3 Star Ranked Players Who Developed To Be 1st, 2nd 3rd Rounders?

#11

themicah85

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#11
I said "wild stab"
I'd still like to figure out the numbers......it would be close

tons of bust 5* because some (said some so nobody throws names at me) are coddled little babies.

Yea percentage wise, no way. Only because there are probably 1000+ 3 stars each cycle and about 25-30 5 stars. I mean it can certainly happen but there are alot of variables and alot of luck that have to fall into place. If you get a 3 star like cam sutton that had good offers from everyone its not that shocking. If you look at someone like Tony Romo that played ball at Eastern Illinois its much more shocking that he made it to the NFL. I dont know if the ranking system even existed then but if you compare it to the modern day recruits that OVC players get 3 star is actually probably a pretty generous rating.
 
#13

peaygolf

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#13
Yea percentage wise, no way. Only because there are probably 1000+ 3 stars each cycle and about 25-30 5 stars. I mean it can certainly happen but there are alot of variables and alot of luck that have to fall into place. If you get a 3 star like cam sutton that had good offers from everyone its not that shocking. If you look at someone like Tony Romo that played ball at Eastern Illinois its much more shocking that he made it to the NFL. I dont know if the ranking system even existed then but if you compare it to the modern day recruits that OVC players get 3 star is actually probably a pretty generous rating.
Probably/definitely right.......... I guess I just notice the 5* flame-outs more.
 
#14

Otis1105

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#14
I said "wild stab"
I'd still like to figure out the numbers......it would be close

tons of bust 5* because some (said some so nobody throws names at me) are coddled little babies.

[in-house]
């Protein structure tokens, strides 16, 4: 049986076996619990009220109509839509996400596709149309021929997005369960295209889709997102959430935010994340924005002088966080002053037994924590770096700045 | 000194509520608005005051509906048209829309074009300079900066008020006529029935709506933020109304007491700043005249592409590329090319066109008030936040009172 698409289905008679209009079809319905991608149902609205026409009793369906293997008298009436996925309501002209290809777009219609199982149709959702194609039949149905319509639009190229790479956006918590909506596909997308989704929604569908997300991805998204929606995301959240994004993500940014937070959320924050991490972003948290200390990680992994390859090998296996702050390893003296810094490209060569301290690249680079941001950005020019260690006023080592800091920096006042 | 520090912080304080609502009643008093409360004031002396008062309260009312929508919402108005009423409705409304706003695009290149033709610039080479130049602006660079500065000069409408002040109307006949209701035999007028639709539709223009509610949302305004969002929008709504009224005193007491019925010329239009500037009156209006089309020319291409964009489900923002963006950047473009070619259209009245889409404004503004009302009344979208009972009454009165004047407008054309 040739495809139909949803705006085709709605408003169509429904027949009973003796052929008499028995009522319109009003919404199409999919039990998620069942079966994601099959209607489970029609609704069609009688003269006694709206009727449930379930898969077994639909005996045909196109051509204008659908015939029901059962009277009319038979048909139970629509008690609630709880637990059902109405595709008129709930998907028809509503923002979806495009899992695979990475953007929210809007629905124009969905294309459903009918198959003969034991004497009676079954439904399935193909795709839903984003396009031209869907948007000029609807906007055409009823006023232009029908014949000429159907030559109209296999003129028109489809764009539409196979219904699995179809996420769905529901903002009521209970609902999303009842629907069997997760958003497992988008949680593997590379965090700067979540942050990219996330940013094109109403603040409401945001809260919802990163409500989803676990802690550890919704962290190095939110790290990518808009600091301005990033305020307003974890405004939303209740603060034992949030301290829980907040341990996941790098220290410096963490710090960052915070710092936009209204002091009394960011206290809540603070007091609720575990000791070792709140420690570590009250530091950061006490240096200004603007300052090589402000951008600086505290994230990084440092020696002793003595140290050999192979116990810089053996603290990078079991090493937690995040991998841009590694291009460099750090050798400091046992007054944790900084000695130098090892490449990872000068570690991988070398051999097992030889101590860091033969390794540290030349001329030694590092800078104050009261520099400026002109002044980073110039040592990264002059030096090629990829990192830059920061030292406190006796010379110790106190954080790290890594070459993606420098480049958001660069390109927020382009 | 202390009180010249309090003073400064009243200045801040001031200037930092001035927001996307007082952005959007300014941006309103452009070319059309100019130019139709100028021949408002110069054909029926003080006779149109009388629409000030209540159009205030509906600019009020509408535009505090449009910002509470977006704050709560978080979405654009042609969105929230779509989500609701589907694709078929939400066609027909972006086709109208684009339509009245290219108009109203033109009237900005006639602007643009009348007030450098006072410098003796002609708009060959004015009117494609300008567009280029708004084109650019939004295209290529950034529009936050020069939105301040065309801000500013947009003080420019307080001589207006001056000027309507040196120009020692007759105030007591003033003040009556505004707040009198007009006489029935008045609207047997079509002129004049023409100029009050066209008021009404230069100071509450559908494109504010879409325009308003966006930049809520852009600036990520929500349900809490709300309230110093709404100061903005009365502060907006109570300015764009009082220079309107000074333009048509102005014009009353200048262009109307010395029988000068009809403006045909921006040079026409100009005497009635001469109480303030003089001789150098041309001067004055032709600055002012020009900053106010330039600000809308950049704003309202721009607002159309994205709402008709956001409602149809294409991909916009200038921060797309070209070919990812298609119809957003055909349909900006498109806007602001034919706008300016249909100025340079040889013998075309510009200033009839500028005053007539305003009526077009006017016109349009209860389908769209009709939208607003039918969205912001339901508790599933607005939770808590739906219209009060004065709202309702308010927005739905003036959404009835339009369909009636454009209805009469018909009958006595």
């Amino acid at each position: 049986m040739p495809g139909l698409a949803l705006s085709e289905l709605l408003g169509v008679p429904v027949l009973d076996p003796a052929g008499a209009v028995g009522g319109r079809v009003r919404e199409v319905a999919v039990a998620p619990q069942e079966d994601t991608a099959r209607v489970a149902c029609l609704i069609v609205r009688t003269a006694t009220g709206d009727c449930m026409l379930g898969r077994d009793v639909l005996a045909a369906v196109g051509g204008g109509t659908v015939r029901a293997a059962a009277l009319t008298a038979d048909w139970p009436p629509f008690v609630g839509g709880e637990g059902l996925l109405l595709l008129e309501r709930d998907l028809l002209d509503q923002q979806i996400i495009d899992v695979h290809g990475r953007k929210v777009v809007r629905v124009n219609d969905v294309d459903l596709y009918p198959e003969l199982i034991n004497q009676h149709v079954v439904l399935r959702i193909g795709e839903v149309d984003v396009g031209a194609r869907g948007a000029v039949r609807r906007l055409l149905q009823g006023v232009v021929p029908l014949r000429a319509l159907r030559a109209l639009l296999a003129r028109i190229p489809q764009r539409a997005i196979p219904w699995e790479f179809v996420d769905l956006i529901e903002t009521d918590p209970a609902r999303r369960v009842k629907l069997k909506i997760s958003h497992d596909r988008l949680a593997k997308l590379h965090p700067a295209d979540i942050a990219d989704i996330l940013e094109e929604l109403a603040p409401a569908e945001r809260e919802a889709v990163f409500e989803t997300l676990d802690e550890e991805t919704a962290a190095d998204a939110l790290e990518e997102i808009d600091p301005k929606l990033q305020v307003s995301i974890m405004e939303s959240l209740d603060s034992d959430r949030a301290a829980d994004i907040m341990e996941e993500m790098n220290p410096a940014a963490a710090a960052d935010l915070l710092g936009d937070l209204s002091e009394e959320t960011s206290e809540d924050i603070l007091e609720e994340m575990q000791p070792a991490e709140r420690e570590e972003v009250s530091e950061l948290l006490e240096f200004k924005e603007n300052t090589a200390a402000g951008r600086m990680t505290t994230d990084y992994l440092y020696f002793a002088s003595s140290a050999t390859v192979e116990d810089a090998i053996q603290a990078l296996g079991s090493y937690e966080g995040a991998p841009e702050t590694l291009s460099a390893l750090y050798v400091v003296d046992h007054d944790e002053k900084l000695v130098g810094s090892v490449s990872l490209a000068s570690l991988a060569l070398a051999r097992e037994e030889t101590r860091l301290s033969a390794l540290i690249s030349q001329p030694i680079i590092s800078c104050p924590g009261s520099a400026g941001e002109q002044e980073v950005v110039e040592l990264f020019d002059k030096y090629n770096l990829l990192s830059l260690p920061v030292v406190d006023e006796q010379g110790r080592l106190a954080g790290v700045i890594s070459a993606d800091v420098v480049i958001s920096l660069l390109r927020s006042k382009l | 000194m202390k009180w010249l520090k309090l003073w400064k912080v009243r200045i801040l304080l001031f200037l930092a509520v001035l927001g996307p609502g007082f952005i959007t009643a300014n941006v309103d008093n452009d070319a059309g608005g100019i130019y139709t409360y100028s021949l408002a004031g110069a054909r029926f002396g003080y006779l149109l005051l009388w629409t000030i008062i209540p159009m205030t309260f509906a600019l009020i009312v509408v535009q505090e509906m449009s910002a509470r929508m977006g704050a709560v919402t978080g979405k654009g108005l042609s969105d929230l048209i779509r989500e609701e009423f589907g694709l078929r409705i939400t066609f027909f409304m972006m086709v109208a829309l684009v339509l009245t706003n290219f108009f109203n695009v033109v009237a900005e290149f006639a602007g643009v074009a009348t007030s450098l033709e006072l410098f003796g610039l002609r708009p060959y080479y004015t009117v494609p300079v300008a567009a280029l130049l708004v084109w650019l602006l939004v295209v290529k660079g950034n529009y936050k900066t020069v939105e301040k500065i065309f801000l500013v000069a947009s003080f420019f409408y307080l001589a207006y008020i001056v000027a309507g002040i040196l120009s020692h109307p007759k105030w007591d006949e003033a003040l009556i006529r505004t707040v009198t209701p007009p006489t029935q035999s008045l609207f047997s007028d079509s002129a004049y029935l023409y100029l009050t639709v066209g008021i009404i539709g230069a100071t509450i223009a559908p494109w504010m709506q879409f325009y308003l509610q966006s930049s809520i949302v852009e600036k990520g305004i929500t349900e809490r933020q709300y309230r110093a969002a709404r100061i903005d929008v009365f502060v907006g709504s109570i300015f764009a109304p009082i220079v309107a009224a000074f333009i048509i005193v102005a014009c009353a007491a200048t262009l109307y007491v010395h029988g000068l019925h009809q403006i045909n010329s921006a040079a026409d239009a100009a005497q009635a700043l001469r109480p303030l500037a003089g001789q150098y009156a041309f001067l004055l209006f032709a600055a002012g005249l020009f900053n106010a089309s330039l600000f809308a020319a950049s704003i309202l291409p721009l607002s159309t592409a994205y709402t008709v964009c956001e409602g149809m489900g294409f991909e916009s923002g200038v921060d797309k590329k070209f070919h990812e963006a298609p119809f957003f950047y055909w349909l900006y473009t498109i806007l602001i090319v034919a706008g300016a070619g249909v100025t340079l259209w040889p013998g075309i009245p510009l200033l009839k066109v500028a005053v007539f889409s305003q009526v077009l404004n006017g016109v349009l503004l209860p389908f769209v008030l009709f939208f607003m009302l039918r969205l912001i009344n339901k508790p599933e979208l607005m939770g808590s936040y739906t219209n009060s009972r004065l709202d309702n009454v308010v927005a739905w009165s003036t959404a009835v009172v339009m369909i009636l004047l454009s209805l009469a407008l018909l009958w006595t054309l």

It’s really not close at all. 60% or so of 5 stars get drafted, like 10% of 3 stars. I just looked and got tired of scrolling but on 247 I got to prospect number 1250 and stopped scrolling. The first 3 star was #364. So I scrolled 890 prospects that were all 3 star. Let’s assume I stopped at the perfect time and it was the last 3 star! There are 224 picks in each draft. Let’s just say fifteen 5* are drafted leaving 209 picks. And NO 4 stars are drafted. Even in that very conservative set. Five stars are at 50% and 3 stars are at 23%. And that’s assuming no four stars to.
 
#17

sjt18

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#17
% wise? Most definitely not. Raw numbers yes, only because there’s way more 3*s than 5*s
Considering that many if not most of the NFL's best players do not come from the first day of the draft... it is likely that a pretty high percentage of the 3* draft picks are included.

Talent is talent. Talent is talent when the recruiting sites either notice it or recognize that Saban has noticed it. Talent is talent when a guy plays in obscurity on an 8 man team somewhere in western Nebraska. The idea isn't that the recruiting sites are unreasonably inaccurate with the guys they find and rate highly. The point is that for every player they find and rate highly... they miss one or two through no fault of their own.